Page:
How does an Ethiopian dam increase malaria?: entomological determinants around the Koka Reservoir.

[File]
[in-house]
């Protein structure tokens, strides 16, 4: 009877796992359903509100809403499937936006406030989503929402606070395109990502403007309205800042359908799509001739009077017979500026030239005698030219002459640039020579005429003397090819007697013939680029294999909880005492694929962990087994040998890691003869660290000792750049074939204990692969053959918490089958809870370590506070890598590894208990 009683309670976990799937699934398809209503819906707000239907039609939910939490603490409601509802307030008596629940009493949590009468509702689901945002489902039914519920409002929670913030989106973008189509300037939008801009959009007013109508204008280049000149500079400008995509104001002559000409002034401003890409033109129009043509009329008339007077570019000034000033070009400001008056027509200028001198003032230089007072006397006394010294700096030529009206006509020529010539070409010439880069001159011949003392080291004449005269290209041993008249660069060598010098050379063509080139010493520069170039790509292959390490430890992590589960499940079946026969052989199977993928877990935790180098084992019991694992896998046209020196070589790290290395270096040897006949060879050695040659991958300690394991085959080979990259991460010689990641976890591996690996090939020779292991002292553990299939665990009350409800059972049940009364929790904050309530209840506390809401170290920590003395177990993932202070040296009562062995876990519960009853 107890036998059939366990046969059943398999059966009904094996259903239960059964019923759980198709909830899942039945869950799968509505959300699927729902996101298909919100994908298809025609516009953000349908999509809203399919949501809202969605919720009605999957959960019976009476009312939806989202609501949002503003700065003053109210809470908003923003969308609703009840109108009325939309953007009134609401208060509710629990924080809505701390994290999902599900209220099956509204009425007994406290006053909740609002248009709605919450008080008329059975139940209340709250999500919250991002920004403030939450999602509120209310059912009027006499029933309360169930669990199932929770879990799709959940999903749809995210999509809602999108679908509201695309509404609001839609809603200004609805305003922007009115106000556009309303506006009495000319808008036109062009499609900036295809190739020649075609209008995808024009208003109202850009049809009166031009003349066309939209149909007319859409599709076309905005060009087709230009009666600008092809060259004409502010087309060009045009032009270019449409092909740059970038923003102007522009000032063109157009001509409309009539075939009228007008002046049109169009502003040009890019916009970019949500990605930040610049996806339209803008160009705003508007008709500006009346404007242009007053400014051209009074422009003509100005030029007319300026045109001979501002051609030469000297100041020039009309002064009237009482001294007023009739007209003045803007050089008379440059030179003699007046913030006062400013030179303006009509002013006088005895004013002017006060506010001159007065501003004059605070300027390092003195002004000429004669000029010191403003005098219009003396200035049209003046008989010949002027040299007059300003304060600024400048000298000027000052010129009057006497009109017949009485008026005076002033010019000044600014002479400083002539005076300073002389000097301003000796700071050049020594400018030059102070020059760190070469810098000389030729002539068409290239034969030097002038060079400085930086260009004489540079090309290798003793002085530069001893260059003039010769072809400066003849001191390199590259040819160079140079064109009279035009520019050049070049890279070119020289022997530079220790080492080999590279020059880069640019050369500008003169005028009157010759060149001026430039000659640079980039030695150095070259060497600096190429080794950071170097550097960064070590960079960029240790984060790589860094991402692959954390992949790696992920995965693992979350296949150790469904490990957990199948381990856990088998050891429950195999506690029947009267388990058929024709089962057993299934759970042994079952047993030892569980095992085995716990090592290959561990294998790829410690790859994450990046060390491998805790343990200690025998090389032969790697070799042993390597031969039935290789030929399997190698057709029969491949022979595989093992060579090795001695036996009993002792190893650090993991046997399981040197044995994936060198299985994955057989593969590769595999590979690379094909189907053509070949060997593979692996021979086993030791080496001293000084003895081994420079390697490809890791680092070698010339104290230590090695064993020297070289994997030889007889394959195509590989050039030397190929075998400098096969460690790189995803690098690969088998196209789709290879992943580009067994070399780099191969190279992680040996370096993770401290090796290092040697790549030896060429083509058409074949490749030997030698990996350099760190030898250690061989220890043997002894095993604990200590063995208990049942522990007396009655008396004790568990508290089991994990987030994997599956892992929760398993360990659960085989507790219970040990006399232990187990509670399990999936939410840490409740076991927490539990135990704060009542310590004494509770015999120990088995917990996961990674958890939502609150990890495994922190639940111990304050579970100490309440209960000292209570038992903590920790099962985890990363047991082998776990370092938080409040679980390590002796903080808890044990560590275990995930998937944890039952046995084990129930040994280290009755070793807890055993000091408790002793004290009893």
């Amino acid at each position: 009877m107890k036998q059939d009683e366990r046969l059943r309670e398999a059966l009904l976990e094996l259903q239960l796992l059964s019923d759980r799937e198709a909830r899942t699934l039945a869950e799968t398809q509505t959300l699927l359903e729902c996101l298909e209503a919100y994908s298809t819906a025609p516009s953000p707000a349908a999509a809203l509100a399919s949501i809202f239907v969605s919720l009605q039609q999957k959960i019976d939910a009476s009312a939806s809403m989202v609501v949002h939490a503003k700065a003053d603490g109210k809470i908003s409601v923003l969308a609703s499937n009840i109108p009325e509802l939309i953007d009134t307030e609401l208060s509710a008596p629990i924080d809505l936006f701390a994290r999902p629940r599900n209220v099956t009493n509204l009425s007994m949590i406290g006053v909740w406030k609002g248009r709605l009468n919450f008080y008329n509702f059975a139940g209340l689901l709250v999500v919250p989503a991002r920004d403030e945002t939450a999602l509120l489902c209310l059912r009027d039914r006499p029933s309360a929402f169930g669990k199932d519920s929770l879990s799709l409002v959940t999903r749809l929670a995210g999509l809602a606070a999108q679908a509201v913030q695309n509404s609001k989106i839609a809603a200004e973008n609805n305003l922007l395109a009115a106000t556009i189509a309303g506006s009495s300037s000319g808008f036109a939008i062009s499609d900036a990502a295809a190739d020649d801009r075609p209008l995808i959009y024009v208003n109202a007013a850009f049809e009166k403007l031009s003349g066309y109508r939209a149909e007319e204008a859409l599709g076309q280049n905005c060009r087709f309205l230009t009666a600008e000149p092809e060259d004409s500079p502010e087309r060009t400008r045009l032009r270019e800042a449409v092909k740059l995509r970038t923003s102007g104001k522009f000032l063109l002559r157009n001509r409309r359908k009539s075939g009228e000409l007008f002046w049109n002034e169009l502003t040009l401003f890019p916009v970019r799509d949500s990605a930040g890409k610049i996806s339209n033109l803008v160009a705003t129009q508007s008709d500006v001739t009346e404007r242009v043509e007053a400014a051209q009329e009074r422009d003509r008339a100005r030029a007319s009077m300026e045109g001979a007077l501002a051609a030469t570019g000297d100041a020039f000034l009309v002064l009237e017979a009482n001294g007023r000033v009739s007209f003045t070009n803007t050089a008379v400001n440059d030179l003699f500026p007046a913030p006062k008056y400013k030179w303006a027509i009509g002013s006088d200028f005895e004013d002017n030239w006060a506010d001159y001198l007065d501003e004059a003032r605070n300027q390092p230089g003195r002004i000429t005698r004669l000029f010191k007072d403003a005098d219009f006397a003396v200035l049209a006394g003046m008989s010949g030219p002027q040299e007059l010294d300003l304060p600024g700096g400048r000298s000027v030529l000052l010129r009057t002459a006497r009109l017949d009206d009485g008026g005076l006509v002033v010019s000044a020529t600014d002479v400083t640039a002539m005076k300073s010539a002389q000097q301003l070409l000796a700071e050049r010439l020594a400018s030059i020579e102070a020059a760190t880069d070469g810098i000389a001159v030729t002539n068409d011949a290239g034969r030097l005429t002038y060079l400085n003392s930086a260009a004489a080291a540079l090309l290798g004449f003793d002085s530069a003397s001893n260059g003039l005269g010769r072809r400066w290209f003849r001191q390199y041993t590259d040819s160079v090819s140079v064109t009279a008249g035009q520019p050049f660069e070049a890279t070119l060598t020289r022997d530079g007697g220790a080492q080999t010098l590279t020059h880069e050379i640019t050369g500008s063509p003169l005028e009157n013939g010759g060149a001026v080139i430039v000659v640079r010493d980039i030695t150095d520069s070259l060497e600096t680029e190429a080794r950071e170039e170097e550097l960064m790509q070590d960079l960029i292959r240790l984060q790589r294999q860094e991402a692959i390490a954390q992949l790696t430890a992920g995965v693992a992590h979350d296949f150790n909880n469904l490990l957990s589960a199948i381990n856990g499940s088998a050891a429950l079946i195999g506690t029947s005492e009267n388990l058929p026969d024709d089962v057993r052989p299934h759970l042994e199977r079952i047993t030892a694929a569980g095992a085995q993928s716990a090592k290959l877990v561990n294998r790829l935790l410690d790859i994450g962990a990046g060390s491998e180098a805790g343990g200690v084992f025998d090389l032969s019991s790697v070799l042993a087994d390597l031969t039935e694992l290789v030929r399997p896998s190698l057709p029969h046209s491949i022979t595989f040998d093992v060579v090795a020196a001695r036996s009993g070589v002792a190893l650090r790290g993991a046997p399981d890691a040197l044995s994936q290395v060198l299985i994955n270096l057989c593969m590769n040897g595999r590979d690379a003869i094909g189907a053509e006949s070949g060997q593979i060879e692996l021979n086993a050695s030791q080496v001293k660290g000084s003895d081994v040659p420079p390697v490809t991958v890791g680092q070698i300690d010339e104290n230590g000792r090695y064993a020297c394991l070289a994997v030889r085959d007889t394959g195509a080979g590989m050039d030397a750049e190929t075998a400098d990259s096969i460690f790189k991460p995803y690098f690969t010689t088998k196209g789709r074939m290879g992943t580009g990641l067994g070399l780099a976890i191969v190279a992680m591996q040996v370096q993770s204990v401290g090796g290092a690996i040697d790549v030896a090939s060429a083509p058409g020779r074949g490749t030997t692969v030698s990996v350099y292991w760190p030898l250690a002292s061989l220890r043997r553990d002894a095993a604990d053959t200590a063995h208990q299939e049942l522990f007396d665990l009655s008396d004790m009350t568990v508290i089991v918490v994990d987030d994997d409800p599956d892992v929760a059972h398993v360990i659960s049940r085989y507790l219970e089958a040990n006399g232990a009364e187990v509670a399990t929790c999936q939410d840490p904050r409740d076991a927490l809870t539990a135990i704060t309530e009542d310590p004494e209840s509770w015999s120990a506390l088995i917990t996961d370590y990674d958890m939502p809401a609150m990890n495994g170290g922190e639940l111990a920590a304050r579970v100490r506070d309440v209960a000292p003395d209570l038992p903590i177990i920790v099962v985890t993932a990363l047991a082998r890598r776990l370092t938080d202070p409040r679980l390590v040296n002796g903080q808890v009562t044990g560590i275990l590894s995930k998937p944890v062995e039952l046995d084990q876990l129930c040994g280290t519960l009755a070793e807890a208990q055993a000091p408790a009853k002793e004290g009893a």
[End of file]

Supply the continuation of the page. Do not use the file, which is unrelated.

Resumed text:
The aim of the study was to identify entomological determinants of increased malaria transmission in the vicinity of the Koka reservoir in Central Ethiopia. Larval and adult mosquitoes were collected between August 2006 and December 2007 in villages close to (6 km) the Koka reservoir. Adult mosquitoes were tested for the source of blood meal and sporozoites. In reservoir villages, shoreline puddles and seepage at the base of the dam were the most productive Anopheles-breeding habitats. In villages farther from the dam (control villages), rain pools were important breeding habitats. About five times more mature anopheline larvae and six times more adult anophelines were found in the villages near the reservoir. Anopheles arabiensis and Anopheles pharoensis were the most abundant species in the reservoir villages throughout the study period. The majority of adult and larval anophelines were collected during the peak malaria transmission season (September?October). Blood meal tests suggested that A. arabiensis fed on humans more commonly (74.6%) than A. pharoensis (62.3%). Plasmodium falciparum-infected A. arabiensis (0.97?1.32%) and A. pharoensis (0.47?0.70%) were present in the reservoir villages. No P. falciparum-infected anophelines were present in the control villages. The Koka reservoir contributes to increased numbers of productive Anopheles-breeding sites. This is the likely the cause for the greater abundance of malaria vectors and higher number of malaria cases evidenced in the reservoir villages. Complementing current malaria control strategies with source reduction interventions should be considered to reduce malaria in the vicinity of the reservoir